Our corporate headquarters are located at Four Gatehall Drive, Suite 110, Parsippany, NJ 07054 in an office building where we lease approximately 21,000 square feet.

        Our manufacturing plants are generally located near major customer markets and raw materials. Of our six manufacturing facilities, five are owned and one is leased, as of January 3, 2004. Approximately 124,000 square feet of our manufacturing facility space is leased. Management believes that our manufacturing plants have sufficient capacity to accommodate our planned growth. As of January 3, 2004, we operated the manufacturing and warehouse facilities described in the table below:

Facility Location

  Owned/ Leased
  Approximate Sq. Ft.
Hurlock, MD   Owned   Manufacturing/Warehouse   236,000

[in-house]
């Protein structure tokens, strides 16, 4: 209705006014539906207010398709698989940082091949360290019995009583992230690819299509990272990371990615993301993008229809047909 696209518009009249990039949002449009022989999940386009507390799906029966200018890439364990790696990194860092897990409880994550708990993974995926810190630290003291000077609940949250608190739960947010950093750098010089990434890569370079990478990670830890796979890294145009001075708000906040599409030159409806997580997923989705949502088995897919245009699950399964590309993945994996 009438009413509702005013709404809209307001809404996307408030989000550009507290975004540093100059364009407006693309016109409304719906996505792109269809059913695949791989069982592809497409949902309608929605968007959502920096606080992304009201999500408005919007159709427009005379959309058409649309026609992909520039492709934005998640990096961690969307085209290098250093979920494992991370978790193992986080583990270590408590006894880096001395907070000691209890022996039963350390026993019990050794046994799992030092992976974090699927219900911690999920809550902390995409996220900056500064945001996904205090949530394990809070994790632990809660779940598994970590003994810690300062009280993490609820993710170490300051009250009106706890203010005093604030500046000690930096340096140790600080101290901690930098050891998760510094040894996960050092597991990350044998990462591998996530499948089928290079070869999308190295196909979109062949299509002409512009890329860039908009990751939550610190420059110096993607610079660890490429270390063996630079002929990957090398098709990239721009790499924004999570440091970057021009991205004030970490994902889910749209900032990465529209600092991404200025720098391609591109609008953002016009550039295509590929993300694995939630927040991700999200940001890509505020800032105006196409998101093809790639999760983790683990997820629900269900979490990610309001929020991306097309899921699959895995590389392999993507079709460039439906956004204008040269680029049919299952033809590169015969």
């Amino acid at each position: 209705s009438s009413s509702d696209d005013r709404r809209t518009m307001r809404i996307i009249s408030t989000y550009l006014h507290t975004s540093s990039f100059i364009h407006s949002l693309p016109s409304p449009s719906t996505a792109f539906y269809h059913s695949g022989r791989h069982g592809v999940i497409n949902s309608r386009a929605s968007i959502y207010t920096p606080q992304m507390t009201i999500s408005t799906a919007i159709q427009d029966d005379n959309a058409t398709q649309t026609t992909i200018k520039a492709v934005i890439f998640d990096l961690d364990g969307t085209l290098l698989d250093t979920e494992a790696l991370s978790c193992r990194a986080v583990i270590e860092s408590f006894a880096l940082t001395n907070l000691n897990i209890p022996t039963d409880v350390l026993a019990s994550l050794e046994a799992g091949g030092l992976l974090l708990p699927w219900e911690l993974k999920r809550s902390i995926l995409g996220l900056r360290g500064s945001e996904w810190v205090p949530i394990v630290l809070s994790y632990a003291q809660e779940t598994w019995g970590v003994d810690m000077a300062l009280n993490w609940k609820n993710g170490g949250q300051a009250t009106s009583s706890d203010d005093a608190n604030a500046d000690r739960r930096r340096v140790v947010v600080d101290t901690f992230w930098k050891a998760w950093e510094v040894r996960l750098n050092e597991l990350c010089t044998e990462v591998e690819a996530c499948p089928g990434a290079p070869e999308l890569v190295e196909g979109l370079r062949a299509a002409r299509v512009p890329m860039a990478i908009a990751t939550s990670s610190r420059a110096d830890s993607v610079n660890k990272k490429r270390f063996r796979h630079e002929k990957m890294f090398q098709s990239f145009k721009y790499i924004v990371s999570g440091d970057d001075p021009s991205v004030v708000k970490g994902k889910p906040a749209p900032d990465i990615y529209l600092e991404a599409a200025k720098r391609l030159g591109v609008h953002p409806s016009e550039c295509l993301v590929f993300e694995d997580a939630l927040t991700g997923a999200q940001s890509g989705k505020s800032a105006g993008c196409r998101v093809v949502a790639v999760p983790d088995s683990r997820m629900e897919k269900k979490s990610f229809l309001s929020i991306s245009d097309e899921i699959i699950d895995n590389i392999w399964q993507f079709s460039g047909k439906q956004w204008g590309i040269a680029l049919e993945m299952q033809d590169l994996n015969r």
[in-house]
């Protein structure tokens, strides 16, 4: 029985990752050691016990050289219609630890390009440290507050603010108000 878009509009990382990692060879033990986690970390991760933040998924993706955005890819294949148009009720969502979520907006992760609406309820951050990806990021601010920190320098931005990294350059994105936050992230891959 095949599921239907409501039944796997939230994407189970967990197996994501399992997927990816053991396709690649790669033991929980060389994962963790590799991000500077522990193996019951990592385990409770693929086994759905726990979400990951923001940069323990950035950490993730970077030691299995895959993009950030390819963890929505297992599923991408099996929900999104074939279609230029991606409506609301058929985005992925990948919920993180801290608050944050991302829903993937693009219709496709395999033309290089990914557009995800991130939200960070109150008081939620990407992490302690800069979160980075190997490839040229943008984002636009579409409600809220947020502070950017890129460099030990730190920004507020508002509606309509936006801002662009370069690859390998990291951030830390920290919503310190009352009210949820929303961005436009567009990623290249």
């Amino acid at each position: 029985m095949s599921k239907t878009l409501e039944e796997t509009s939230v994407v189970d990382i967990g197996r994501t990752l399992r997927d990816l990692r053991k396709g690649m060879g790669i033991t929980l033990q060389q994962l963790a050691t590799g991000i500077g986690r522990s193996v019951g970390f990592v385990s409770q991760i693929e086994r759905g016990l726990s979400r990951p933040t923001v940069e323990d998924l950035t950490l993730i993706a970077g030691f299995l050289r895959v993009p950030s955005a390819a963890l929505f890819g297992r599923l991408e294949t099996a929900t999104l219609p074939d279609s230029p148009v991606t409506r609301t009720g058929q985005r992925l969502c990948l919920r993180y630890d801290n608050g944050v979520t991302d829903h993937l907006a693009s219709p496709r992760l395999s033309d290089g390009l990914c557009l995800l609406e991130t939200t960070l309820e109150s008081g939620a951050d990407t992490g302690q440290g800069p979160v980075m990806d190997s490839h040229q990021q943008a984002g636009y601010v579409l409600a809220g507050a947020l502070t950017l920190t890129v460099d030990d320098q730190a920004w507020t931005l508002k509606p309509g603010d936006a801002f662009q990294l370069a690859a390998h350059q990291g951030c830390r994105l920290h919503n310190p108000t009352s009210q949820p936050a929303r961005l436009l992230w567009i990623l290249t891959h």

Portland, ME   Owned   Manufacturing/Warehouse   225,000
New Iberia, LA   Owned   Manufacturing/Warehouse   158,000
Stoughton, WI   Owned   Manufacturing/Warehouse   65,000
St. Johnsbury, VT   Owned   Manufacturing/Warehouse   200,000
Hurlock, MD   Owned   Warehouse   80,000
St. Evariste, Quebec   Owned   Storage Facility   50,000
Sharptown, MD   Owned   Storage Facility   3,000
Parsippany, NJ   Leased   Headquarters   21,000
Roseland, NJ   Leased   Manufacturing/Warehouse   124,000
La Vergne, TN   Leased   Distribution Center   175,000
Houston, TX   Leased   Distribution Center   104,000
Biddeford, ME   Leased   Distribution Center   117,835
Seaford, DE   Leased   Distribution Center   210,000
Bentonville, AR   Leased   Sales Office   1,040